For whatsoever things were written aforetime were written for our learning, that we through patience and comfort of the scriptures might have hope.
Romans 15:4



 A Bible Study - Commentary by Jim Melough

Copyright 2001 James Melough


Few portions of Scripture are better known than that which records David’s victory over the Philistine Goliath, 1 Sa 17, but what is less well known is that that conflict is a foreshadowing of the greater victory accomplished at Calvary by David’s greater Son, the Lord Jesus Christ.  That it is such a picture, however, becomes clear as we examine the details.

Goliath means stripped (as a captive), a meaning which is particularly apt in its reference to the one represented by Goliath, Satan.  As the giant headed up the Philistine forces opposing Israel, so does Satan head up the forces of evil arrayed against mankind, saved and unsaved alike; but he is a “stripped” champion, for he who is now the prince of darkness has been stripped of the glory that was once his as Lucifer, the shining one, the anointed cherub.

It is unnecessary to dwell on all the details which constitute David a type of Christ, but it is significant that he was the eighth son of Jesse, for eight is the biblical number of a new beginning.  Apart from that victory accomplished at Calvary the new beginning which is synonymous with a new spiritual birth would be impossible.

In David’s being sent to seek the welfare of his brethren, and to bring them bread,    none will have difficulty discerning the figure of the Lord’s being sent to seek the welfare of His brethren, and to bring them “bread,” for it was as the true Bread that He presented Himself unto them.

The assurances of verse 25 are but a condensation of the promises of Scripture relative to the man who would defeat Satan, “... the man who killeth him (Goliath), the king will enrich him with great riches, and will give him his daughter, and make his father’s house free in Israel.”  Christ is the Man.  As the Victor, He sits at the Father’s right hand today crowned with glory and honor; He has been given a bride, the Church; and “His father’s house” (the household of faith) has been made free.

The antagonism of Eliab, David’s eldest brother, and Jesse’s firstborn, is invested with special significance when it is remembered that the Israel which was so antagonistic to Christ, is described also as a firstborn, “Thus saith the Lord, Israel is my son, even my firstborn,” Ex 4:22.  Nor should we fail to note that, beginning with Cain, the firstborn in Scripture is invariably presented as the adversary of the secondborn, and for a very good reason: he represents the natural opposed to the spiritual, “For the flesh lusteth against the Spirit, and the Spirit against the flesh: and these are contrary the one to the other,” Ga 5:17.  Eliab’s imputation of wrong relative to David’s coming to his brethren represents that of Israel in regard to Christ.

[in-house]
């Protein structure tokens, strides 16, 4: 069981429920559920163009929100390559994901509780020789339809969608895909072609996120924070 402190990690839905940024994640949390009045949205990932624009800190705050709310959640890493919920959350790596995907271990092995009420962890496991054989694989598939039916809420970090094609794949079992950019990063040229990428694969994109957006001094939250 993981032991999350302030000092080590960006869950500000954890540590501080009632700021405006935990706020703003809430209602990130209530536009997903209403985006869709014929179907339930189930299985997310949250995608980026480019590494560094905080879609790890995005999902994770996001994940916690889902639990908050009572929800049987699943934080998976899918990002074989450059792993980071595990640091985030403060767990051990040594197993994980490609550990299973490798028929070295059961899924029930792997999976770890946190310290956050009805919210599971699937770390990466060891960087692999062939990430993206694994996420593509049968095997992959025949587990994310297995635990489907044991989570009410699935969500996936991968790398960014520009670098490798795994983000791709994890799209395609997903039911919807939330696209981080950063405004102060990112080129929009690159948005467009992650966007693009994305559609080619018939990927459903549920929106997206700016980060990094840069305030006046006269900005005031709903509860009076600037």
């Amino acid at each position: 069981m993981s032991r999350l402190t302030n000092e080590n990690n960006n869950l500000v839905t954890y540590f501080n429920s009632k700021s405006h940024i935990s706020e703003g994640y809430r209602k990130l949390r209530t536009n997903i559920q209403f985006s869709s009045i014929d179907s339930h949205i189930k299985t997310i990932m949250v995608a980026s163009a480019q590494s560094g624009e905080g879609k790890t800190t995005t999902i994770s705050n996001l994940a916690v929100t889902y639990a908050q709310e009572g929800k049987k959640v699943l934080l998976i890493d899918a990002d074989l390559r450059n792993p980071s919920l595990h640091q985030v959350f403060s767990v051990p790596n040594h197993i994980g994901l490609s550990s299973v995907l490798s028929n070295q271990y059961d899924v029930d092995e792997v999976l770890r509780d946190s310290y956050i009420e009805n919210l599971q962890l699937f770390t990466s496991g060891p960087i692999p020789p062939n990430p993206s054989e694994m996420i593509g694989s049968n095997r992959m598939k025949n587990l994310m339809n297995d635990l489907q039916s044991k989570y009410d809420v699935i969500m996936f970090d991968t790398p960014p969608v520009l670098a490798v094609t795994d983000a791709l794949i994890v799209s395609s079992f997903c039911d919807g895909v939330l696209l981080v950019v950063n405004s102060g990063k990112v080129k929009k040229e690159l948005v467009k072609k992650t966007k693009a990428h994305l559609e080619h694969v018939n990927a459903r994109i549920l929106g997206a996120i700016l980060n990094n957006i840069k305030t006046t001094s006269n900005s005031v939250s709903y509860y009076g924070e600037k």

David’s rejection of Saul’s armor points to the Lord’s rejection of every human expedient.  The victory won by David, through seeming impossible means, foreshadows that of Christ by even more unlikely means,

“By weakness and defeat, He won the meed and crown, 
Trod all His foes beneath His feet, by being trodden down.”

“And he took his staff in his hand, and chose him five smooth stones out of the brook, and put them in a shepherd’s bag which he had....” verse 40.  The staff is the biblical symbol of the written Word, reminding us that the “staff” of the Word was never out of the hand of Christ.

Five is the Biblical number of responsibility.  Those five stones, smoothed by the action of the water (symbol of the Word as ministered by the Holy Spirit), declare symbolically that as Man, the Lord’s five senses were also “smoothed” (perfectly conformed to the Divine will) through the leading of the Holy Spirit by means of the written Word.  Their being in “a shepherd’s bag” reminds us that Christ’s five senses were also hidden in a “shepherd’s bag,” for He is the good Shepherd Who didn’t just risk His life: He laid down His life for the sheep.

David’s confident assertion, “This day will the Lord deliver thee into mine hand....” verse 46, reminds us that the Lord also had perfect foreknowledge of the outcome of the battle fought at Calvary.

The site of the battle is also significant, “The Philistines stood on a mountain on the one side, and Israel stood on a mountain on the other side: and there was a valley between them,” verse 3.  That place was the valley of Elah, verse 2.  It  means terebinth: oak.  As a tree was associated with the valley where David slew Goliath, so is there also a tree associated with the “valley of death” where the Lord vanquished Satan.  It was by His willingness to be nailed to that tree that the Lord delivered your soul and mine.  The praise of a grateful Israel greeted David.  The praise of a grateful spiritual Israel, the Church should greet Christ as we remember His death and commemorate His victory in the Lord’s supper on the first day of each week.



     Scripture portions taken from the Holy Bible, King James Version
© 2000-2005 James Melough